Tail docking now banned in B.C.

Those who continue the practice face disciplinary action from vet college, and charges under the Prevention of Cruelty to Animals Act.

Veterinarians in B.C. are now banned from tail docking and alterations of dogs, horses and cattle, following a landslide vote by the province’s regulator.

About 91 per cent of voting registrants of the College of Veterinarians of British Columbia supported the banning of cosmetic tail docking, during a vote taken between Oct. 13 and Nov. 2.

“Veterinarians in B.C. have advanced animal welfare in the province through this vote,” college president Dr. Brendan Matthews said in a news release Tuesday. “B.C. now joins the four Atlantic provinces, and Quebec, on banning these cosmetic procedures.”

Tail docking is the surgical removal of an animals tail for cosmetic purposes, and involves severing tendons, bones, and cartilage with a scalpel or cutters to remove the tail.

No scientific evidence supports a welfare or medical benefit for tail docking or alteration, unless carried out in cases of injury or for medical reasons such as removing cancerous tissues.

Evidence does show a detrimental effect on behaviour and animal communication, as well as the risk for infection and phantom pain.

The move follows another vote by the college last year to ban cosmetic ear cropping on dogs.

Some breed associations continue to resist bans because of historical practices, to which Matthews says: “Veterinarians have an ethical responsibility to the animals they treat, and tail docking goes against that responsibility. We ask other provinces to follow suit and for breed associations to recognize the changing times.”

Manitoba and Saskatchewan have banned cosmetic procedures like tail docking and ear cropping for years, whereas Alberta and Ontario practice no regulations, said Dr. Shawn Llewellyn, member of the college’s animal welfare committee.

“We’re playing a bit of catch-up,” he said.

Although a majority favoured the vote, some veterinarians worry that banning professionals from these cosmetic procedures will force “breeders to take it upon themselves,” Llewellyn said, although in other provinces this hasn’t been the case.

BC SPCA’s Dr. Emilia Gordon applauded the decision in a news release.

“We feel this is a big step forward in the humane treatment of animals in our province, and evidence that veterinarians in B.C. are very interested in animal welfare first and foremost.”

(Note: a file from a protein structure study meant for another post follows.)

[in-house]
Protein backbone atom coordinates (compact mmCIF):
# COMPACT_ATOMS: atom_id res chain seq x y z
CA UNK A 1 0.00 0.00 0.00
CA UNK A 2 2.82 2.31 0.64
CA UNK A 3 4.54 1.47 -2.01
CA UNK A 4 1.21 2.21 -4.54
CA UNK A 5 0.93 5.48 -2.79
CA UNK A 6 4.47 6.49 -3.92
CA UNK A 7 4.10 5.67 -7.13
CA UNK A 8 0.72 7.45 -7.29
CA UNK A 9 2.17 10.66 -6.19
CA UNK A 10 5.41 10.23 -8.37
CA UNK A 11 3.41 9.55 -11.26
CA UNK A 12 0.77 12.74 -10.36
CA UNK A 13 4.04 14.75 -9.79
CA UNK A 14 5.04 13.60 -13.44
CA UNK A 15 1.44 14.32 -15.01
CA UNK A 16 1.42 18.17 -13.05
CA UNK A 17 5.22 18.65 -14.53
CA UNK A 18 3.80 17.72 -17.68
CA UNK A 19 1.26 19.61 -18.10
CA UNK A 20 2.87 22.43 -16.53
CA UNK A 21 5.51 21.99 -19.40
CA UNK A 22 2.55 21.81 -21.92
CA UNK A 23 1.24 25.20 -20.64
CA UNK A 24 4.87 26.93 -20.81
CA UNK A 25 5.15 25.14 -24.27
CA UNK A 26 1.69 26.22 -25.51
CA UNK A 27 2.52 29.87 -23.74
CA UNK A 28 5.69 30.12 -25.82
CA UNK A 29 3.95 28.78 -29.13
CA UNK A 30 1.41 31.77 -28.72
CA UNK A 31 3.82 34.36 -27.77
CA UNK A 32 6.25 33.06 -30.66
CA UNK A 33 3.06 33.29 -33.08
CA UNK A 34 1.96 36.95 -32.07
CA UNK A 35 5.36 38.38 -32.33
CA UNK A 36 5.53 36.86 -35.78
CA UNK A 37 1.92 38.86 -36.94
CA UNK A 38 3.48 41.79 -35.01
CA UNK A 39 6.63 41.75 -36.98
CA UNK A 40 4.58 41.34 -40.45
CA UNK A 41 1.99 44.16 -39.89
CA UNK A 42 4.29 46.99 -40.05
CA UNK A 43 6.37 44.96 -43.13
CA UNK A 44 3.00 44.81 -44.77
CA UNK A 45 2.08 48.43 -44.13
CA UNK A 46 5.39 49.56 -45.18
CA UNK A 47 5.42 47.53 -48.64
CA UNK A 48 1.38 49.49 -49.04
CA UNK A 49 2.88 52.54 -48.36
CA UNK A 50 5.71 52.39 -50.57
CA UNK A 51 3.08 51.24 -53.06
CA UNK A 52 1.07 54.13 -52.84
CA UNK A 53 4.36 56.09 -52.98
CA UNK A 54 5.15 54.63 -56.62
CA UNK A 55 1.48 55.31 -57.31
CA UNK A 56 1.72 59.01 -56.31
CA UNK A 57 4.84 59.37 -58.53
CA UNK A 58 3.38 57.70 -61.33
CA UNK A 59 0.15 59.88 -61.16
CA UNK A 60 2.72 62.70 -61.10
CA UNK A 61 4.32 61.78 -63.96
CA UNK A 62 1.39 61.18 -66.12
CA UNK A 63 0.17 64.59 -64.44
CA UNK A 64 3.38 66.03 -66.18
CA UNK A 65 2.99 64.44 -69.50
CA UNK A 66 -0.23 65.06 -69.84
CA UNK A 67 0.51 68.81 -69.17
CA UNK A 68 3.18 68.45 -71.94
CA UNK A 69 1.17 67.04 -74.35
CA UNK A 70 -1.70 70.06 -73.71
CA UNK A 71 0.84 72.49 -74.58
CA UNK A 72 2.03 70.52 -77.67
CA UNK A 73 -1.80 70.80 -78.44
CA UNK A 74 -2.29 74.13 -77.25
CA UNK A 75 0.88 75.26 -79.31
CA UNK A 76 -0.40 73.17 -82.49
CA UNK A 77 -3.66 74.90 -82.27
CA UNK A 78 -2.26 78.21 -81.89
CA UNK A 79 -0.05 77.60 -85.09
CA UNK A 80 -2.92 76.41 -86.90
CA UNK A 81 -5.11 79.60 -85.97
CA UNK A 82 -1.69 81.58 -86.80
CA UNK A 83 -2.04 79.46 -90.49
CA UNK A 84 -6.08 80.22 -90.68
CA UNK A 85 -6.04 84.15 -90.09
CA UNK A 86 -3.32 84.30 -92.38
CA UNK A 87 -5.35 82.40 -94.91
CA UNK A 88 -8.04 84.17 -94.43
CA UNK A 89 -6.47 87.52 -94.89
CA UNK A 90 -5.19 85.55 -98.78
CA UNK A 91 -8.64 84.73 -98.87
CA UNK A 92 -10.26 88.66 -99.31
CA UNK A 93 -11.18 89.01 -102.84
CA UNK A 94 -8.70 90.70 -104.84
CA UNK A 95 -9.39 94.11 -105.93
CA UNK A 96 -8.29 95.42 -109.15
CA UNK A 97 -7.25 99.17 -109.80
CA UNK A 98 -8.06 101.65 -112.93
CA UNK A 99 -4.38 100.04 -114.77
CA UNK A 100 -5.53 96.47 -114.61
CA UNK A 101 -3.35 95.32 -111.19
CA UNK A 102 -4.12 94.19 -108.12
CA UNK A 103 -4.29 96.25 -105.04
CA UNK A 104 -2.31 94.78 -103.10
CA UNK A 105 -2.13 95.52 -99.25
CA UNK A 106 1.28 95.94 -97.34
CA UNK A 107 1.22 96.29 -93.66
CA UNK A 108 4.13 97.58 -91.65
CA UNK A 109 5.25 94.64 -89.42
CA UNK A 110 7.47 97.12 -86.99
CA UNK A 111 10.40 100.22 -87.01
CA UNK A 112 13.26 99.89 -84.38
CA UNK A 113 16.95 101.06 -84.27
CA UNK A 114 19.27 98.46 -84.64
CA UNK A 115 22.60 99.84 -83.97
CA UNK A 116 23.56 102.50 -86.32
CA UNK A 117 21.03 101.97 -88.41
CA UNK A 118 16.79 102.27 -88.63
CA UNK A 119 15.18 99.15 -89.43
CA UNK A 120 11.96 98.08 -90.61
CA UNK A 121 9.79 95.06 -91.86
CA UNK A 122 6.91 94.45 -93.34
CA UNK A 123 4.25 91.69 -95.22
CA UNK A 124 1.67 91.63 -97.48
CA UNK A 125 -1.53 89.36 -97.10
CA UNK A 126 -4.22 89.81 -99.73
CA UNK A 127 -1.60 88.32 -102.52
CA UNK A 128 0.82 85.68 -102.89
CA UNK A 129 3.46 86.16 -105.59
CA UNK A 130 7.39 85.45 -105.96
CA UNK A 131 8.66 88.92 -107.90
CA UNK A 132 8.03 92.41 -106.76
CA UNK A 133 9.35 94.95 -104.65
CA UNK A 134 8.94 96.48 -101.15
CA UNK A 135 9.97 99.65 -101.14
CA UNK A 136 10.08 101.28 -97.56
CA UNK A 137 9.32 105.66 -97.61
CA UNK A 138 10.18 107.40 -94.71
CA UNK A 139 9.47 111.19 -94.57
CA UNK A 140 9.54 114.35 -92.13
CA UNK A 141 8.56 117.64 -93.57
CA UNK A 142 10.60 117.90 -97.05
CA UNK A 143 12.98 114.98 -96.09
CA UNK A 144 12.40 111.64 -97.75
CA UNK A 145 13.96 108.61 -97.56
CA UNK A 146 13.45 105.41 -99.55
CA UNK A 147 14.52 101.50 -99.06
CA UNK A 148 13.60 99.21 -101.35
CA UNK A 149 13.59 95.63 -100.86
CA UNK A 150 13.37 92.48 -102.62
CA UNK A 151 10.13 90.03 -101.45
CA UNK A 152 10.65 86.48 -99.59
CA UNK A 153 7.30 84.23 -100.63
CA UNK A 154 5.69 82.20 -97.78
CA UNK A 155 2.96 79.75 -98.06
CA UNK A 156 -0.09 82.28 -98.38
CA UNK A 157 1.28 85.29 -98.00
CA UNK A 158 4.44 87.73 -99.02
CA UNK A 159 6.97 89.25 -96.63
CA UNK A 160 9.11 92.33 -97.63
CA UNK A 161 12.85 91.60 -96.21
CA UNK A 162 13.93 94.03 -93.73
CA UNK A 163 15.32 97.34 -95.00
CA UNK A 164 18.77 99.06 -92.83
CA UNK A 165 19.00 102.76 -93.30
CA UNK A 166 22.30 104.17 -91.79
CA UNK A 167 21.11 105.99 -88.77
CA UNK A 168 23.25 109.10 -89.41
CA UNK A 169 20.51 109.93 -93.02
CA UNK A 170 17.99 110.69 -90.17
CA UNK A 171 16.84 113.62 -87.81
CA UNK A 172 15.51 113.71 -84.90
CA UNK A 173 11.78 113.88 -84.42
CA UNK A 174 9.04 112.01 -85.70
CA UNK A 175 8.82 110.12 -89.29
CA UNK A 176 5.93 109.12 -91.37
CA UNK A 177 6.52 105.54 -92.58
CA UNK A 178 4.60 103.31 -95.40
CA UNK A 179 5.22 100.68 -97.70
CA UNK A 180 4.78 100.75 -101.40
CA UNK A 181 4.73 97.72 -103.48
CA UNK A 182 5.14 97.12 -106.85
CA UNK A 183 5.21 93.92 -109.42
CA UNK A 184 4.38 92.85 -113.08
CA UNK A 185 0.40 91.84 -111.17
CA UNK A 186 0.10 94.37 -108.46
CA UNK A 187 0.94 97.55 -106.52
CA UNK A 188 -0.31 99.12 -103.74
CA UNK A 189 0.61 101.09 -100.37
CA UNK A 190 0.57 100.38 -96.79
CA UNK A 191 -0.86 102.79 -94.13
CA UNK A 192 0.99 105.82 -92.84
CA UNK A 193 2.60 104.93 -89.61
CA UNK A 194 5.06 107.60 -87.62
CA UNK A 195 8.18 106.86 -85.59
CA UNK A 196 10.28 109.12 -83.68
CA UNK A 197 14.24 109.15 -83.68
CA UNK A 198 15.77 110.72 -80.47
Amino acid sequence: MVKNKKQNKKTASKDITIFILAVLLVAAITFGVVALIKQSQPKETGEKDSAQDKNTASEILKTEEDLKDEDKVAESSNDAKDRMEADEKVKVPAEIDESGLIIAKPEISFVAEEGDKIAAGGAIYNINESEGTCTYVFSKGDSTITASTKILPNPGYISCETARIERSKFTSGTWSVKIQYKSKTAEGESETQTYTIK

Any vets who continue these practices will face disciplinary action from the college, including revoking of their license and fines, and possible charges under the Prevention of Cruelty to Animals Act.

@ashleywadhwani

ashley.wadhwani@bpdigital.ca

Like us on Facebook and follow us on Twitter.

Get local stories you won't find anywhere else right to your inbox.
Sign up here

Just Posted

Chilliwack Agriculture Tour goes virtual during pandemic

Rather than bus tourists to local farms, tour stops will be posted on Facebook and Instagram

City of Chilliwack holding annual Hazardous Waste Day in early October

The one-day event is a chance to get rid of household things like pesticides and paint cans

Child sex offender relocated from Princeton after newspaper reveals his proximity to school

Offender convicted in 2019 of charges related to sex assault and child pornography

CHARTS: Beyond Metro Vancouver, COVID-19 cases in B.C. haven’t increased much recently

COVID-19 case counts outside of Metro Vancouver have been level since July

Chilliwack Chiefs to play home-heavy preseason slate

The BCHL team will play 11 exhibition games, only three of them on the road

3 new deaths due to COVID-19 in B.C., 139 new cases

B.C. confirms 40 ‘historic cases,’ as well

Supreme Court Justice Ruth Bader Ginsburg dies at 87

The court’s second female justice, died Friday at her home in Washington

Emaciated grizzly found dead on central B.C. coast as low salmon count sparks concern

Grizzly was found on Gwa’sala-‘Nakwaxda’xw territory in Smith Inlet, 60K north of Port Hardy

VIDEO: B.C. to launch mouth-rinse COVID-19 test for kids

Test involves swishing and gargling saline in mouth and no deep-nasal swab

Young Canadians have curtailed vaping during pandemic, survey finds

The survey funded by Heart & Stroke also found the decrease in vaping frequency is most notable in British Columbia and Ontario

B.C. teachers file Labour Relations Board application over COVID-19 classroom concerns

The application comes as B.C.’s second week of the new school year comes to a close

Is it time to start thinking about greener ways to package cannabis?

Packaging suppliers are still figuring eco-friendly and affordable packaging options that fit the mandates of Cannabis Regulations

70-year-old punched in the head in dispute over disability parking space in Nanaimo

Senior’s turban knocked off in incident at mall parking lot

Machine pistol among 14 firearms seized from Alaska man at B.C. border crossing

Corey Scott Kettering faces charges of smuggling and prohibited firearm possession

Most Read